Tradable sector needs policy focus
We are at a time where, on the surface, our economy looks to be doing well. Most of the headline numbers would indicate this, the domestic economy is growing, boosted by the Christchurch rebuild, and the agriculture and primary processing sectors have benefited from strong commodity prices. While this is all true, a deeper look reveals worrying structural imbalances in our economy.
Currently our policy settings have the effect of deflating the tradable sector, while favouring domestic, non-tradable activity. This leads to falling investment and employment in the tradable sector and so increasing pressure on our balance of payments. The tradable sector supports activity in the non-traded economy, and over time, this shrinking of the tradable sector compared to the non-tradable will have lasting damaging effects on our economy. The tradable sector is the biggest driver of productivity in any economy, and as ours shrinks, how can we really expect our productivity to grow?
Policy response to inflation is the key, predicted inflation outside the target band (1%-3% in the medium term) triggers a response from the Reserve Bank of New Zealand (RBNZ), lifting the Official Cash Rate (OCR) to address domestic inflation, but in the process deflating the tradable sector via the exchange rate mechanism. The non-traded sector shrugs off changes in debt servicing, the result is that inflation in the non-tradable sector barely responds to the change but the massive impact on the traded sector brings the headline result into target band. Not much hope of economic rebalancing in this policy framework.
What does this mean for our policy settings in New Zealand?
To begin with, it is clear that our simple one target, one lever process of using the OCR to control inflation is not enough. It is too indiscriminate, and cannot tackle domestic inflation without damage to the traded sector. The RBNZ needs more, better targeted tools that can deal with non-traded sector inflation and support exporting activity, and generally growth in the traded sector.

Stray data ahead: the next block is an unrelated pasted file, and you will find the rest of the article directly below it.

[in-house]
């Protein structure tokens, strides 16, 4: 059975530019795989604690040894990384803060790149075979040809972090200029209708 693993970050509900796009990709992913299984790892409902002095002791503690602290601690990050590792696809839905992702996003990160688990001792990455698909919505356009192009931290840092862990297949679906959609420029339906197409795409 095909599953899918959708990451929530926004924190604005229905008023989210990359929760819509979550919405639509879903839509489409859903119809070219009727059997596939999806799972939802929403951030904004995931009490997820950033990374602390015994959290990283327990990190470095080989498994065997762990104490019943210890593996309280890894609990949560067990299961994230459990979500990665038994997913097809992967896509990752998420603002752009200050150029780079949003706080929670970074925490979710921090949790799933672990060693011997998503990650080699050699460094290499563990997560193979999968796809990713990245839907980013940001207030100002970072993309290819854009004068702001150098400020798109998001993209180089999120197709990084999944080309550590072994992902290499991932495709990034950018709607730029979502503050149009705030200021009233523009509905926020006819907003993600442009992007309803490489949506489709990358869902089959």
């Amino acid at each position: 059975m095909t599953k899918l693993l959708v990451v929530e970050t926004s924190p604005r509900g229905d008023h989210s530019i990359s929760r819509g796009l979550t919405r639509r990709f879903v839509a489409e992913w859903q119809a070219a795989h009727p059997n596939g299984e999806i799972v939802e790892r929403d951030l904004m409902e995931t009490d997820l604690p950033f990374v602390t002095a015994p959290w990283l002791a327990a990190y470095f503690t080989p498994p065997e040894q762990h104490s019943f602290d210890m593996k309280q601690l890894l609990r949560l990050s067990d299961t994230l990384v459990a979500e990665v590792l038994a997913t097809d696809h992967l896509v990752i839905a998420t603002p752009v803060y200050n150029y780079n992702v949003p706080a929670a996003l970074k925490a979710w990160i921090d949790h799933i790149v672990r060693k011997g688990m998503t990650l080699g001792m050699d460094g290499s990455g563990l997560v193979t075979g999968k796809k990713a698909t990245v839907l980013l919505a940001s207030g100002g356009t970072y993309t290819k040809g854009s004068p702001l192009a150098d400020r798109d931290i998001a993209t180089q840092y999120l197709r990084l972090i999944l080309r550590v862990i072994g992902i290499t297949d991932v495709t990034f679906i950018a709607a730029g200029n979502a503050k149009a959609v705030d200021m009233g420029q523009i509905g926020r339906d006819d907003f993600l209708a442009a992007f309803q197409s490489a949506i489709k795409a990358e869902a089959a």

The Reserve Bank Act could be updated to accommodate the world of today and move beyond inflation targeting and include other factors such as employment and exchange rate, as well as placing a greater reliance on existing macro prudential intervention and the deployment of other tools. For example, capital management and debt to income limits could all be part of the RBNZ’sapproach and be included in all forward guidance.
The RBNZ’s introduction of Loan to Value Ratio (LVR) requirements, in addition to other prudential interventions, are recognition that interest rates alone will not fix the inflation problem. We have already seen some indication that the LVR policy is impacting house price inflation, taking some upward pressure off interest rates.
It is clear that the OCRs effect on domestic inflation is ponderous, blunt and limited, it is equally clear that the OCR is highly effective at deflating the traded sector. All up the impact is to kill traded sector investment and growth; any talk of rebalancing the economy is dreaming while current policies are in place. The two graphs presented here underscore that position.